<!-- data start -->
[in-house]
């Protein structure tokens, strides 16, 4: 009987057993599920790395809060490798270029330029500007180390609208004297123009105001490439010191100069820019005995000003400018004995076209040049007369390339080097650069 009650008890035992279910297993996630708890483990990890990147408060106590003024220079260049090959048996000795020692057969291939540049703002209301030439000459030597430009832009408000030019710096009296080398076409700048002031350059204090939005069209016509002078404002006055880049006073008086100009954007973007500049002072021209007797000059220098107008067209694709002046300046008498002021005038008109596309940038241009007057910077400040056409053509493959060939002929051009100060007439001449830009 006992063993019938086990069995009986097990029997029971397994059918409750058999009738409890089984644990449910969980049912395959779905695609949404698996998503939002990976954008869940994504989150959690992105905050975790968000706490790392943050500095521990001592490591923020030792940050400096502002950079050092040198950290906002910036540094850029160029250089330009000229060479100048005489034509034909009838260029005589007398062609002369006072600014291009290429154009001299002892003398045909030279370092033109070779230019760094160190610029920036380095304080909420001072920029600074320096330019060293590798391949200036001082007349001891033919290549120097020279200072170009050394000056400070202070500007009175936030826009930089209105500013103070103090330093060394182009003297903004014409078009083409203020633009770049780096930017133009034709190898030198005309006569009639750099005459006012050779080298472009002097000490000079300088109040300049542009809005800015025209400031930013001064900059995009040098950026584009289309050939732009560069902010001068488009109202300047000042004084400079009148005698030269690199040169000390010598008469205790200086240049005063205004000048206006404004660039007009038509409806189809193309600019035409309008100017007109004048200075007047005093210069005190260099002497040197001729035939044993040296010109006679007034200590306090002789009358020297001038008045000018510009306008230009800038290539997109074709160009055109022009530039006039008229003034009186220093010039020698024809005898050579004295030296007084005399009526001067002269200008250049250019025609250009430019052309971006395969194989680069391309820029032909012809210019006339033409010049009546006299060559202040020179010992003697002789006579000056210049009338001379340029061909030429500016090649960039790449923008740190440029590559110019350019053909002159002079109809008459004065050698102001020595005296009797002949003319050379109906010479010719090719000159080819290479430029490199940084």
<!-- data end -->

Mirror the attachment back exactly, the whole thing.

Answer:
[in-house]
């Protein structure tokens, strides 16, 4: 009987057993599920790395809060490798270029330029500007180390609208004297123009105001490439010191100069820019005995000003400018004995076209040049007369390339080097650069 009650008890035992279910297993996630708890483990990890990147408060106590003024220079260049090959048996000795020692057969291939540049703002209301030439000459030597430009832009408000030019710096009296080398076409700048002031350059204090939005069209016509002078404002006055880049006073008086100009954007973007500049002072021209007797000059220098107008067209694709002046300046008498002021005038008109596309940038241009007057910077400040056409053509493959060939002929051009100060007439001449830009 006992063993019938086990069995009986097990029997029971397994059918409750058999009738409890089984644990449910969980049912395959779905695609949404698996998503939002990976954008869940994504989150959690992105905050975790968000706490790392943050500095521990001592490591923020030792940050400096502002950079050092040198950290906002910036540094850029160029250089330009000229060479100048005489034509034909009838260029005589007398062609002369006072600014291009290429154009001299002892003398045909030279370092033109070779230019760094160190610029920036380095304080909420001072920029600074320096330019060293590798391949200036001082007349001891033919290549120097020279200072170009050394000056400070202070500007009175936030826009930089209105500013103070103090330093060394182009003297903004014409078009083409203020633009770049780096930017133009034709190898030198005309006569009639750099005459006012050779080298472009002097000490000079300088109040300049542009809005800015025209400031930013001064900059995009040098950026584009289309050939732009560069902010001068488009109202300047000042004084400079009148005698030269690199040169000390010598008469205790200086240049005063205004000048206006404004660039007009038509409806189809193309600019035409309008100017007109004048200075007047005093210069005190260099002497040197001729035939044993040296010109006679007034200590306090002789009358020297001038008045000018510009306008230009800038290539997109074709160009055109022009530039006039008229003034009186220093010039020698024809005898050579004295030296007084005399009526001067002269200008250049250019025609250009430019052309971006395969194989680069391309820029032909012809210019006339033409010049009546006299060559202040020179010992003697002789006579000056210049009338001379340029061909030429500016090649960039790449923008740190440029590559110019350019053909002159002079109809008459004065050698102001020595005296009797002949003319050379109906010479010719090719000159080819290479430029490199940084």